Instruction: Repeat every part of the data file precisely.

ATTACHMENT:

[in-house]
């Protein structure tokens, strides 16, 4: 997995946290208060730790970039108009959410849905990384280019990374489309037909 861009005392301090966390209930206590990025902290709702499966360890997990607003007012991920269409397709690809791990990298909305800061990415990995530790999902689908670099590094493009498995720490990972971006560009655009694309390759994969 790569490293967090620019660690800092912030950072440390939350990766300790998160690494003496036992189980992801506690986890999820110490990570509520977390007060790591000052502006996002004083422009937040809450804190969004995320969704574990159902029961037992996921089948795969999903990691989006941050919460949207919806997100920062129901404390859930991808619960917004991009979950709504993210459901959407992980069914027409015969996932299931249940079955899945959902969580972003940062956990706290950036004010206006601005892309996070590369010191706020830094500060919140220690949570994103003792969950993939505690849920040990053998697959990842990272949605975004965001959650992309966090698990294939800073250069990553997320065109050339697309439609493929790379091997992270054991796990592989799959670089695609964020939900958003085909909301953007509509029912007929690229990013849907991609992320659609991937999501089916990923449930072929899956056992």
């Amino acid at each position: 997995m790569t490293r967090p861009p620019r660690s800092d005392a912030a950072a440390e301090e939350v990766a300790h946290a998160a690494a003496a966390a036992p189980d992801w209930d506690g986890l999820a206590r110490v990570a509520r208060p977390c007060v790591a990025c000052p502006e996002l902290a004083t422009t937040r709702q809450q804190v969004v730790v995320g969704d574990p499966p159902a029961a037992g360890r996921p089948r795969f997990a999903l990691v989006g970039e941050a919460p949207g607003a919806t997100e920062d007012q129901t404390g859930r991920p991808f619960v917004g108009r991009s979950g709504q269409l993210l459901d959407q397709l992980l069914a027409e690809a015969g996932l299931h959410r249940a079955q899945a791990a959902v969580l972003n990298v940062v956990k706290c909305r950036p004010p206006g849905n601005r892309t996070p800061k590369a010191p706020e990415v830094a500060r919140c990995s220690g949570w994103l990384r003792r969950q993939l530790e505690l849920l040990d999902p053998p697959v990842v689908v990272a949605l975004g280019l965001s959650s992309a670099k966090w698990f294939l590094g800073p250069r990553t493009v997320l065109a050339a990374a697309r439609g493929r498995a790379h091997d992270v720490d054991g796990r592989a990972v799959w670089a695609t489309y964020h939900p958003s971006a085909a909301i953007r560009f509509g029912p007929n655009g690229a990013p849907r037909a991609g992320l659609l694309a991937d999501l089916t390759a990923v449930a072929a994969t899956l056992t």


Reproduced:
[in-house]
């Protein structure tokens, strides 16, 4: 997995946290208060730790970039108009959410849905990384280019990374489309037909 861009005392301090966390209930206590990025902290709702499966360890997990607003007012991920269409397709690809791990990298909305800061990415990995530790999902689908670099590094493009498995720490990972971006560009655009694309390759994969 790569490293967090620019660690800092912030950072440390939350990766300790998160690494003496036992189980992801506690986890999820110490990570509520977390007060790591000052502006996002004083422009937040809450804190969004995320969704574990159902029961037992996921089948795969999903990691989006941050919460949207919806997100920062129901404390859930991808619960917004991009979950709504993210459901959407992980069914027409015969996932299931249940079955899945959902969580972003940062956990706290950036004010206006601005892309996070590369010191706020830094500060919140220690949570994103003792969950993939505690849920040990053998697959990842990272949605975004965001959650992309966090698990294939800073250069990553997320065109050339697309439609493929790379091997992270054991796990592989799959670089695609964020939900958003085909909301953007509509029912007929690229990013849907991609992320659609991937999501089916990923449930072929899956056992």
């Amino acid at each position: 997995m790569t490293r967090p861009p620019r660690s800092d005392a912030a950072a440390e301090e939350v990766a300790h946290a998160a690494a003496a966390a036992p189980d992801w209930d506690g986890l999820a206590r110490v990570a509520r208060p977390c007060v790591a990025c000052p502006e996002l902290a004083t422009t937040r709702q809450q804190v969004v730790v995320g969704d574990p499966p159902a029961a037992g360890r996921p089948r795969f997990a999903l990691v989006g970039e941050a919460p949207g607003a919806t997100e920062d007012q129901t404390g859930r991920p991808f619960v917004g108009r991009s979950g709504q269409l993210l459901d959407q397709l992980l069914a027409e690809a015969g996932l299931h959410r249940a079955q899945a791990a959902v969580l972003n990298v940062v956990k706290c909305r950036p004010p206006g849905n601005r892309t996070p800061k590369a010191p706020e990415v830094a500060r919140c990995s220690g949570w994103l990384r003792r969950q993939l530790e505690l849920l040990d999902p053998p697959v990842v689908v990272a949605l975004g280019l965001s959650s992309a670099k966090w698990f294939l590094g800073p250069r990553t493009v997320l065109a050339a990374a697309r439609g493929r498995a790379h091997d992270v720490d054991g796990r592989a990972v799959w670089a695609t489309y964020h939900p958003s971006a085909a909301i953007r560009f509509g029912p007929n655009g690229a990013p849907r037909a991609g992320l659609l694309a991937d999501l089916t390759a990923v449930a072929a994969t899956l056992t």